A Public Archaeology Day at Basin Depot, Algonquin Park

On Saturday 2009 October 03, The Friends of Bonnechere Parks and the Ottawa chapter of the Ontario Archaeology Society hosted a Public Archaeology Day at Basin Depot in Algonquin Park. This was part of a week-long investigation of the site under the direction of licensed archaeologist Ken Swayze, extending the work done in previous excavations during the 1990s. Some photos from the day are presented here.

2009 October 03

For more than a hundred years, Basin Depot was an important staging center for timber operations in what is now eastern Algonquin Park. In 1847, James McNaughton, surveying the (Little) Bonnechere River, noted four shanties already established at Basin Depot. The exact location of these shanties has not yet been determined. As early as 1852, several roads radiated from here to logging camps on the Madawaska River, the Petawawa River and the Barron River. By 1892 Basin Depot comprised a post office, boarding house, blacksmith shop, and outbuildings, with ten acres cleared and partially under crops (mostly potatoes). A small office that was constructed in 1892 is the building that still stands today. Basin Depot continued to be used for lumber operations as late as the 1950s.

To learn more of the history of Basin Depot and the Little Bonnechere River, see Spirits of the Little Bonnechere by Roderick MacKay, published by the Friends of Bonnechere Parks.

A photo from the public archaeology day at Basin Depot Algonquin Park  2009 October 03  original log building

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This log building was originally constructed in 1892 and is the oldest extant building in Algonquin Park. It has served as an office, harness shop, and school house, and as a temporary hospital during the diphtheria outbreak in 1892. (The red flagging tape and posters are temporary additions for Archaeology Day.)

A photo from the public archaeology day at Basin Depot Algonquin Park  2009 October 03

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Knowledgeable volunteers conducted tours of the site for groups of visitors. Here Jim Fraser (second from right, back to camera) explains the historical background of the Basin Depot site and describes some of the archaeological work being done, before setting off on the first tour of the day.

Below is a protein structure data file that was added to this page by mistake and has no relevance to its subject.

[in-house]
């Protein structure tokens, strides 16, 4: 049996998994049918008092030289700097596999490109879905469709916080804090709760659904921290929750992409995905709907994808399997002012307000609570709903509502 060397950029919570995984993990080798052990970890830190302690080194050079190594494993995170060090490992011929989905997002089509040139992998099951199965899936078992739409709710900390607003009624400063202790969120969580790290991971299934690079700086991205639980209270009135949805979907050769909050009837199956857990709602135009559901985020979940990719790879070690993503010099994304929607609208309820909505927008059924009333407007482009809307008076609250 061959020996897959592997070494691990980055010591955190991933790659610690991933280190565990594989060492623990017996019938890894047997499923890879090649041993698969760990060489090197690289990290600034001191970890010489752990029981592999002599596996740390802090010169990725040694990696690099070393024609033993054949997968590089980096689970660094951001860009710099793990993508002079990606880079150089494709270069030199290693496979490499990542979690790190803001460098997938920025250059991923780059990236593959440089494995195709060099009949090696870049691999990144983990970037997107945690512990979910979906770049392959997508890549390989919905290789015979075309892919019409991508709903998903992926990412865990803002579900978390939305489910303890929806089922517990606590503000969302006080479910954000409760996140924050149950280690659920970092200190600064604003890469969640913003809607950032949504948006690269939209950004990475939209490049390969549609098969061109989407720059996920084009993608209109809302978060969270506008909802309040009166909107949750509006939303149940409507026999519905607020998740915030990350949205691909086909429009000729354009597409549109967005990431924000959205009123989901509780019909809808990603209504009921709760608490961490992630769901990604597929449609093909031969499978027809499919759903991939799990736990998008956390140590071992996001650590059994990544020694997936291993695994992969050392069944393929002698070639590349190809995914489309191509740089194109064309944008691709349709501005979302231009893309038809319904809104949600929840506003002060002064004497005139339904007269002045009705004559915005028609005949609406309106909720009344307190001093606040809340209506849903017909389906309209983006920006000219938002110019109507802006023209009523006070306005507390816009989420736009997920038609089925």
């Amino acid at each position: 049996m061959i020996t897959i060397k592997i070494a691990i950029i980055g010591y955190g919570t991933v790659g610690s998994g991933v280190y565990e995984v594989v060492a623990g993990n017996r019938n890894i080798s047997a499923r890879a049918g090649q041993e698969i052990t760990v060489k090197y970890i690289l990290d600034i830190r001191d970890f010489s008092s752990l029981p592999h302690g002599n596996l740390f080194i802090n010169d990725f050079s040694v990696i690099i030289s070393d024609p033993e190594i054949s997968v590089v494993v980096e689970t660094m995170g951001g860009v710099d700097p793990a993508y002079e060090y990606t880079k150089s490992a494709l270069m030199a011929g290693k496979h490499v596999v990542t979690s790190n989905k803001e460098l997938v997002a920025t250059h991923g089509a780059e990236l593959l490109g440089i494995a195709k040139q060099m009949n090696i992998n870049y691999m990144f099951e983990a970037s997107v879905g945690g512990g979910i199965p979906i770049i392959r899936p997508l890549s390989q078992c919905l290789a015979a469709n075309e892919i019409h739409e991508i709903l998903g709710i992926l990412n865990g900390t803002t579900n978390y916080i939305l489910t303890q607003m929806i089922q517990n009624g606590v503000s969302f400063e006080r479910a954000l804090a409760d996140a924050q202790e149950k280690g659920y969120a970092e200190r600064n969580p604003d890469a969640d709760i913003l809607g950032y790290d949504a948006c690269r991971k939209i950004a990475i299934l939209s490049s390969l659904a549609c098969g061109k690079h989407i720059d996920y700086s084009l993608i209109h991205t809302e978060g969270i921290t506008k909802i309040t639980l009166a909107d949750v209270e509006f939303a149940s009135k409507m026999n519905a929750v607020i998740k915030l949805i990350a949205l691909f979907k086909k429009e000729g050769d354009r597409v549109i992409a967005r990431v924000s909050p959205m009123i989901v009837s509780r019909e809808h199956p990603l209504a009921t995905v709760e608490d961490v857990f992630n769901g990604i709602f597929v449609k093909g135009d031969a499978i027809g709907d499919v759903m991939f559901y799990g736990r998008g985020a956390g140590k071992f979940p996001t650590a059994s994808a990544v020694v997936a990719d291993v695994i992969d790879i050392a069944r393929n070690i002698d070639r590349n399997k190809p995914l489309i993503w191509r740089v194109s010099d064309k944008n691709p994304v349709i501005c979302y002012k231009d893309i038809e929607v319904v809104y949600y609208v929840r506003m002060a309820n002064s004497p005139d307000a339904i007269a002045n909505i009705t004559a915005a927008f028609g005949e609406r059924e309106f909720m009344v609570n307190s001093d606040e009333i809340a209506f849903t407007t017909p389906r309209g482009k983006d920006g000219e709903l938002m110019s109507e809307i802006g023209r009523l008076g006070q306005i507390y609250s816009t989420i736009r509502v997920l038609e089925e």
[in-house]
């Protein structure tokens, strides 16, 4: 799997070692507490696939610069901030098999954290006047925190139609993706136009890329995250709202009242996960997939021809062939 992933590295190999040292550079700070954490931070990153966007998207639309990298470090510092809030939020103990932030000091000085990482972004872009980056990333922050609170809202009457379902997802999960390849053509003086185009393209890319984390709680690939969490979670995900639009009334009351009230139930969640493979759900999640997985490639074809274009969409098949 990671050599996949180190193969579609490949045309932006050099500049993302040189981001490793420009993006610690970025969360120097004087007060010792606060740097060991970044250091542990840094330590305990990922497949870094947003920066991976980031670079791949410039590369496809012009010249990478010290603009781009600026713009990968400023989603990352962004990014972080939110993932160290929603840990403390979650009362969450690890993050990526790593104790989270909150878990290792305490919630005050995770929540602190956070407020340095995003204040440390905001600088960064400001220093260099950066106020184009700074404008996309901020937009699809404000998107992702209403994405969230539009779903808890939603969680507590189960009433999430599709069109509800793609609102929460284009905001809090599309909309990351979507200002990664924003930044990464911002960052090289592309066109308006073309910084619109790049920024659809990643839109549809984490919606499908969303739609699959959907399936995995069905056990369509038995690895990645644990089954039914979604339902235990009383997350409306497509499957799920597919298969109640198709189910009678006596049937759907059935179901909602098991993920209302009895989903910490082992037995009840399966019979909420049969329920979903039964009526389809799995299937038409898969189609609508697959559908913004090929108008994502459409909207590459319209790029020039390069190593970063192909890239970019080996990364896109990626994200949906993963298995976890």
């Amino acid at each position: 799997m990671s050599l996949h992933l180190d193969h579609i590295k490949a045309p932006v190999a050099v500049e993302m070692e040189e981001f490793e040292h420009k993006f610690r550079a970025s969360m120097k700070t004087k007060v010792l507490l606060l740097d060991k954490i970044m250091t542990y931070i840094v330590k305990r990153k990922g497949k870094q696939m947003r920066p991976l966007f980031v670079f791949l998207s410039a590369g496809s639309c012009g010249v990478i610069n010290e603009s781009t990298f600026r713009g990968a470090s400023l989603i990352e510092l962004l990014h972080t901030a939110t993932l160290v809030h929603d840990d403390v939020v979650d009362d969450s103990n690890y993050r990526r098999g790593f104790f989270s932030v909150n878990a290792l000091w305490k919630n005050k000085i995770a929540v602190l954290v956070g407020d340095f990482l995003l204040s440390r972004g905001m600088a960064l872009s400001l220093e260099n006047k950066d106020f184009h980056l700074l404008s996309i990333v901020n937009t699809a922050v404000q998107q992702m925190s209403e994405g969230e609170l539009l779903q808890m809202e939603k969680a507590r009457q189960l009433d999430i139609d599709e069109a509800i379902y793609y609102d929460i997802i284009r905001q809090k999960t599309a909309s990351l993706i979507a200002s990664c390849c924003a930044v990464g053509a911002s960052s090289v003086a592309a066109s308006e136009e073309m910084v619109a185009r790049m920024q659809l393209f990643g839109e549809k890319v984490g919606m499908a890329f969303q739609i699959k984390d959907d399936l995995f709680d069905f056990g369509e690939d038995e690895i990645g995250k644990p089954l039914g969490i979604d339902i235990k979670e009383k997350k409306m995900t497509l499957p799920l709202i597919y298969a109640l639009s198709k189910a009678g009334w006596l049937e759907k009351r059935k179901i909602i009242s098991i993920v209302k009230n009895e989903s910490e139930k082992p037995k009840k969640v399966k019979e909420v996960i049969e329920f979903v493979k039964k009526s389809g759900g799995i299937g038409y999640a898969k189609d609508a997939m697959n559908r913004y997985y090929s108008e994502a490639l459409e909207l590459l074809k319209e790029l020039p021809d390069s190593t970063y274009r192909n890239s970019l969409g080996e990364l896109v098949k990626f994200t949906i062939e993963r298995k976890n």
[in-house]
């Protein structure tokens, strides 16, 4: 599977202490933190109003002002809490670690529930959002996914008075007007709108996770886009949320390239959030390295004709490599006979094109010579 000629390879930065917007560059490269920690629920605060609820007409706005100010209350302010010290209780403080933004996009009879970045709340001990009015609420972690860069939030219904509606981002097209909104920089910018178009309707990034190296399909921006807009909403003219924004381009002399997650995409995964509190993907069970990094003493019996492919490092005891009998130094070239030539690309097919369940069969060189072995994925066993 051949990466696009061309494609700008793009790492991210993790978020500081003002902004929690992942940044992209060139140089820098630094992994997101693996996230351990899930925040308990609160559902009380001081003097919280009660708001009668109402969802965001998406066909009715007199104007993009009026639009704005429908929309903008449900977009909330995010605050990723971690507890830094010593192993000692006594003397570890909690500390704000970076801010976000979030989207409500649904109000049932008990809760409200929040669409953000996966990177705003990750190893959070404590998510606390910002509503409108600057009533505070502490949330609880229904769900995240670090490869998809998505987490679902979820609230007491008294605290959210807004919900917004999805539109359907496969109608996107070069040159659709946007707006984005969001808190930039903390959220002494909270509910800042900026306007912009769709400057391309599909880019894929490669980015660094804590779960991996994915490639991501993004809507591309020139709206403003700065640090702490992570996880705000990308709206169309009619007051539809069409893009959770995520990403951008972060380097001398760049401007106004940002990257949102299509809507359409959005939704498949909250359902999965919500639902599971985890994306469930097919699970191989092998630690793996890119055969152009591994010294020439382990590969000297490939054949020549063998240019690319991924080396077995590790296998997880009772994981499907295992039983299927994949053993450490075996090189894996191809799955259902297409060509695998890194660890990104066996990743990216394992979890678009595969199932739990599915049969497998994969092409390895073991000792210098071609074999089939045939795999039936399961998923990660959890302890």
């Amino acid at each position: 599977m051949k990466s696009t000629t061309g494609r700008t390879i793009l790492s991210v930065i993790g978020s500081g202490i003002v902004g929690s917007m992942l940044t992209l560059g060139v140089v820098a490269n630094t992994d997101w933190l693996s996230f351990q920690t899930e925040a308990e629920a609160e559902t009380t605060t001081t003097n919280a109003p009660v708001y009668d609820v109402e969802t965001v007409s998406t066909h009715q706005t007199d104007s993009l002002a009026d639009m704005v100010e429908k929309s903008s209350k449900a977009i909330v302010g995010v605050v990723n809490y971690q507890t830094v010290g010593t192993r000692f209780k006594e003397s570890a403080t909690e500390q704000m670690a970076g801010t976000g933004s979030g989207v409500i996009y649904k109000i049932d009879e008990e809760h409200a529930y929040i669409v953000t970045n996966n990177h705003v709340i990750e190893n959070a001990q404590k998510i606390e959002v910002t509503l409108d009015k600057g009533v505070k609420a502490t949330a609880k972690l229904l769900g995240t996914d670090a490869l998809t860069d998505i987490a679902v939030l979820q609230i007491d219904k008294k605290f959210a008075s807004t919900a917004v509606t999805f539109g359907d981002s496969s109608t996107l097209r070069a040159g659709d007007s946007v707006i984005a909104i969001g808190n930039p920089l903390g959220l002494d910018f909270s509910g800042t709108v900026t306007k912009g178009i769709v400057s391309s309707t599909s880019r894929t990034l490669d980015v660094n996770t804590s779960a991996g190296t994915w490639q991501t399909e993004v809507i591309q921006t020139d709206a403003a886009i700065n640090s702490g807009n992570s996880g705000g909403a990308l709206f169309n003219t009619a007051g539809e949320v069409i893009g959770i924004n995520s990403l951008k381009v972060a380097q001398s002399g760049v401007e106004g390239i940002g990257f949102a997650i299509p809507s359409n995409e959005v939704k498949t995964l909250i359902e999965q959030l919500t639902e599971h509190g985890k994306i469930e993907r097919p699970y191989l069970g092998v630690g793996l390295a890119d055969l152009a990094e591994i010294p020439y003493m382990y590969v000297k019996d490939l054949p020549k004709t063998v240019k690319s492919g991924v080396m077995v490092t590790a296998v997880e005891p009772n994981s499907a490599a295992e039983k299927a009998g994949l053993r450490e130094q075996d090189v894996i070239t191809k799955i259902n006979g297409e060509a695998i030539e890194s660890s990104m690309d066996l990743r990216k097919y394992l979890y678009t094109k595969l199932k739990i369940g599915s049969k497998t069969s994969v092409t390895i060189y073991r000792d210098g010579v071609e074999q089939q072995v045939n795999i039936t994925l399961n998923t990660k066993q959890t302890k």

A photo from the public archaeology day at Basin Depot Algonquin Park  2009 October 03

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Aerial photographs sometimes provide clues to the location of previous structures on the site.

A photo from the public archaeology day at Basin Depot Algonquin Park  2009 October 03  grave site

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There are at least three sets of graves at Basin Depot (one set is unmarked). It is not known who is buried in these graves, or whether they died from logging accidents, drownings, diphtheria, or other causes. The letters INRI stand for the Latin "Jesus Nazarenus, Rex Judaeorum" which translates as "Jesus of Nazareth, King of the Jews".

A photo from the public archaeology day at Basin Depot Algonquin Park  2009 October 03  Basin Creek

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The grave site shown above is scenically located on the shore of Basin Creek.

grave site at Basin Depot Algonquin Park

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The marked grave sites have recently been refurbished. This is how the site by Basin Creek looked in 2006 October. While one would like to think that the cross is the original, it is unrealistic to expect a wooden item exposed to the weather to last a hundred years.

A photo from the public archaeology day at Basin Depot Algonquin Park  2009 October 03

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The tour group heads off to the next point of interest.

A photo from the public archaeology day at Basin Depot Algonquin Park  2009 October 03  grader shed

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This grader shed is a relatively recent structure, dating from the 1950s. The neat log construction and beautifully dovetailed corners show that expertise in building with logs was still common in the area in the mid-20th century.

A photo from the public archaeology day at Basin Depot Algonquin Park  2009 October 03  test hole

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In order to determine where to carry out more intensive searches, a series of test holes are dug on a 5-metre grid. The holes are square, one shovel width per side. Each soil layer is sieved, with the depth of each soil layer and any artifacts found being recorded.

A photo from the public archaeology day at Basin Depot Algonquin Park  2009 October 03